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When I went to San Miguel Arena on Friday, July 5th I knew nothing about J’Ouvert or the Caribbean community in Houston. Once I arrived, I saw swarms of black people pouring into the streets from every direction, with cars parked on the sidewalks, in grassy fields, the driveways of surrounding homes and businesses, or anywhere a car could fit without the guarantee of being towed before sunrise. Thousands of men, women, boys and girls anxiously shuffled towards the single arena entrance, the majority of them dressed as if they were headed to the beach, with tank tops, flip-fops and swimsuits. But there were no lakes or oceans nearby, only the sea of black bodies flooding in and around the stadium walls. I’ve been to New Orleans during Mardi Gras and I’ve been in Brazil post-Carnival, but I had never seen such an enthusiastic turnout of the black community for a single festival. Inside I was immediately greeted by the bouncing rhythm or reggae music blasting from a truck piled 20 feet high with speakers, and around it people were grooving, some of them rolling on the ground carelessly and others dancing in groups with their faces speckled with different colors of paint and their hair white from sprinkles of baby powder.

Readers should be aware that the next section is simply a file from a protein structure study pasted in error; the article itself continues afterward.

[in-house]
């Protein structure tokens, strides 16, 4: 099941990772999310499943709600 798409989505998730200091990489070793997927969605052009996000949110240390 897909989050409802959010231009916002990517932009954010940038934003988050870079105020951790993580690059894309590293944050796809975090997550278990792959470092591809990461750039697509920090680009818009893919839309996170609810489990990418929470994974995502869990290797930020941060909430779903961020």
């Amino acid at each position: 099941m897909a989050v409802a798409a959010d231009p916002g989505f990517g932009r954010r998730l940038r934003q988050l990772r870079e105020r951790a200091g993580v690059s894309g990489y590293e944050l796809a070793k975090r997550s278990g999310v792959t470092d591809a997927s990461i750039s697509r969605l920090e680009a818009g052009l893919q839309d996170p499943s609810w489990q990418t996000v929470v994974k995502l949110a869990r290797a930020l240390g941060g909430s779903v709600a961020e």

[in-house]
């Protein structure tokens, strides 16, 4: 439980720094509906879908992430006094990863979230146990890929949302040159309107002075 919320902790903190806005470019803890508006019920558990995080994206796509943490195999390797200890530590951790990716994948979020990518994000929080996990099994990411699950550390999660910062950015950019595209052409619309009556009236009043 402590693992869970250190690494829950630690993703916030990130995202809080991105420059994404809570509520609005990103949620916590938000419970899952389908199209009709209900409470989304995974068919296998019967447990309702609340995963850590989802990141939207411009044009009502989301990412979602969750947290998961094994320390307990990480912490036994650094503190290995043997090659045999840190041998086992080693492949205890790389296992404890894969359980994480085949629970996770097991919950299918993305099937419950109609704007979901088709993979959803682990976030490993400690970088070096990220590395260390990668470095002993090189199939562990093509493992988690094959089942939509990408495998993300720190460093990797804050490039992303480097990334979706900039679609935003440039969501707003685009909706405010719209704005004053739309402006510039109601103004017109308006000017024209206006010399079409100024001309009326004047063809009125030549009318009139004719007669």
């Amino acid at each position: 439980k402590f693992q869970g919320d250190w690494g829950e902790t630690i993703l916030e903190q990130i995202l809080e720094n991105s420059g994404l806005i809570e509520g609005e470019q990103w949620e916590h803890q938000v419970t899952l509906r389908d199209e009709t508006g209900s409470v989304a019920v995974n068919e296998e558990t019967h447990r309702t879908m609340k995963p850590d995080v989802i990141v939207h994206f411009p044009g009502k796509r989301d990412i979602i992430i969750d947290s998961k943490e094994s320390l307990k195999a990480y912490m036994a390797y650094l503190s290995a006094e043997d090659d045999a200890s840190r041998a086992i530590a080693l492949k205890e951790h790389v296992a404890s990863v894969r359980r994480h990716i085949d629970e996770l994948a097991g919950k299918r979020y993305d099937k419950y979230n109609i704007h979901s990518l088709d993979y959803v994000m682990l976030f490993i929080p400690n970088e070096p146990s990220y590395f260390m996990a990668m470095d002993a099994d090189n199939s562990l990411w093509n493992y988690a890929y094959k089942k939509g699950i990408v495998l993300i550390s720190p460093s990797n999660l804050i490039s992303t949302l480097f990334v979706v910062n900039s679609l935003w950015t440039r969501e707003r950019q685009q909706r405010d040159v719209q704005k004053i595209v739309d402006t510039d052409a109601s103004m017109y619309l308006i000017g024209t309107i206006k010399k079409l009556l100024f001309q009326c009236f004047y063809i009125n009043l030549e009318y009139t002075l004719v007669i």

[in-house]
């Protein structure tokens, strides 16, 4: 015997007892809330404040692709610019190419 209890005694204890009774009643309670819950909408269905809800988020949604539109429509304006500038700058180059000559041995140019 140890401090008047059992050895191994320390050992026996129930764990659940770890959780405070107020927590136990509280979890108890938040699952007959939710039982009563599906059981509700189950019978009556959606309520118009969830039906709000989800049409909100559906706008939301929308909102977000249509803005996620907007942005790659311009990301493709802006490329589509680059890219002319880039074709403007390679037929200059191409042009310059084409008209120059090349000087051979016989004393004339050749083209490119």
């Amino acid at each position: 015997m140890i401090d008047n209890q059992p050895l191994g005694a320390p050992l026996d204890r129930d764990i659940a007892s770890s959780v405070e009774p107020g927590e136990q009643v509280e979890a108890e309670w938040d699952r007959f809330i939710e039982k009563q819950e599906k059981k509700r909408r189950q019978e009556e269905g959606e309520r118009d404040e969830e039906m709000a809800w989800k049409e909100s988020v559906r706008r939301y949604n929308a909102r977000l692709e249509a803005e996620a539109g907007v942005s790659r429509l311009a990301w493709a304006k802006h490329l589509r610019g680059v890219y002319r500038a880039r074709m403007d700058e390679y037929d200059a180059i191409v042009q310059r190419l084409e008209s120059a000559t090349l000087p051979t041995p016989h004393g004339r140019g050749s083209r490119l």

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The failure to invest in Black males threatens America’s real-world economic future and national security, experts say.

“We have to realize that we are moving backwards and the country has to realize that the greatest national security and economic security threat is not from some outside enemy, it is from our failure to invest in these children and spending all this money on prisons instead of schools,” said Marian Wright Edelman, president of the Children’s Defense Fund, a nonprofit organization that advocates for children with a focus on poor and minority children. “The Black community has to raise a ruckus; nobody is going to do it for us.”

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As teenagers, everyone wants to be the next Lebron, Will Smith or Beyonce. We all want to be successful. But, are teens really willing to do what it takes to be successful?  I believe that many of us want to be at the top, but are not willing to do what it takes to get there.

Everyone has a different meaning of success. Some say it is how much money you make and  how popular you may be.  Others believe success is when you reach a certain goal in life. First Lady Michelle Obama once said that success isn't about how much money you make, but rather about the difference you make in people’s lives.

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Hmmm… I know this headline has probably gotten some people's eyes bucked and their eyebrows raised, but although there are distinct comparisons between the NBA and slavery, there are also undeniable similarities.